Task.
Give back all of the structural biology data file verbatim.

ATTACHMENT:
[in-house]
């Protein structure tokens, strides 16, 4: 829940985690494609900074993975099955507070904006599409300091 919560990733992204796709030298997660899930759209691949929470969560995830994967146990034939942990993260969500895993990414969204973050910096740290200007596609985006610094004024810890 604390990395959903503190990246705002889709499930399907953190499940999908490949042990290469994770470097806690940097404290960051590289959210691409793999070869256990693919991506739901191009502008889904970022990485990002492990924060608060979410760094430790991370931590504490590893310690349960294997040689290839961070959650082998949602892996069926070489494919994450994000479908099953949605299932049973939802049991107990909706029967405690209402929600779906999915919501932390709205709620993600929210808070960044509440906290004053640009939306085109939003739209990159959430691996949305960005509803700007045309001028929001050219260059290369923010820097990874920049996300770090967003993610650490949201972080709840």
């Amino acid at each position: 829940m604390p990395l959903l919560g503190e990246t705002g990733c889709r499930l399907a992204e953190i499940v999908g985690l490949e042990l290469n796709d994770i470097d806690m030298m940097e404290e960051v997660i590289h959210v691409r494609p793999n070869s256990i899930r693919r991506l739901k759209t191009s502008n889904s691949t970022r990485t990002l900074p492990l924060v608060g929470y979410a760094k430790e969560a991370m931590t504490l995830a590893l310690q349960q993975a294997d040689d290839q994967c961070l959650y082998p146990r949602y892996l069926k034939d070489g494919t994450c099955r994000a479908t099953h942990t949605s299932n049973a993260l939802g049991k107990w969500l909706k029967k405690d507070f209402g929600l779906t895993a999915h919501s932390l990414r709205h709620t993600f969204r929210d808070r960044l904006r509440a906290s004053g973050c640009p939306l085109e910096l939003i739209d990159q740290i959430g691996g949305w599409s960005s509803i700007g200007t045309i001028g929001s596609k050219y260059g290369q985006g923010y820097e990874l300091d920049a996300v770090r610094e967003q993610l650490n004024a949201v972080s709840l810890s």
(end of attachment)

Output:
[in-house]
């Protein structure tokens, strides 16, 4: 829940985690494609900074993975099955507070904006599409300091 919560990733992204796709030298997660899930759209691949929470969560995830994967146990034939942990993260969500895993990414969204973050910096740290200007596609985006610094004024810890 604390990395959903503190990246705002889709499930399907953190499940999908490949042990290469994770470097806690940097404290960051590289959210691409793999070869256990693919991506739901191009502008889904970022990485990002492990924060608060979410760094430790991370931590504490590893310690349960294997040689290839961070959650082998949602892996069926070489494919994450994000479908099953949605299932049973939802049991107990909706029967405690209402929600779906999915919501932390709205709620993600929210808070960044509440906290004053640009939306085109939003739209990159959430691996949305960005509803700007045309001028929001050219260059290369923010820097990874920049996300770090967003993610650490949201972080709840």
């Amino acid at each position: 829940m604390p990395l959903l919560g503190e990246t705002g990733c889709r499930l399907a992204e953190i499940v999908g985690l490949e042990l290469n796709d994770i470097d806690m030298m940097e404290e960051v997660i590289h959210v691409r494609p793999n070869s256990i899930r693919r991506l739901k759209t191009s502008n889904s691949t970022r990485t990002l900074p492990l924060v608060g929470y979410a760094k430790e969560a991370m931590t504490l995830a590893l310690q349960q993975a294997d040689d290839q994967c961070l959650y082998p146990r949602y892996l069926k034939d070489g494919t994450c099955r994000a479908t099953h942990t949605s299932n049973a993260l939802g049991k107990w969500l909706k029967k405690d507070f209402g929600l779906t895993a999915h919501s932390l990414r709205h709620t993600f969204r929210d808070r960044l904006r509440a906290s004053g973050c640009p939306l085109e910096l939003i739209d990159q740290i959430g691996g949305w599409s960005s509803i700007g200007t045309i001028g929001s596609k050219y260059g290369q985006g923010y820097e990874l300091d920049a996300v770090r610094e967003q993610l650490n004024a949201v972080s709840l810890s």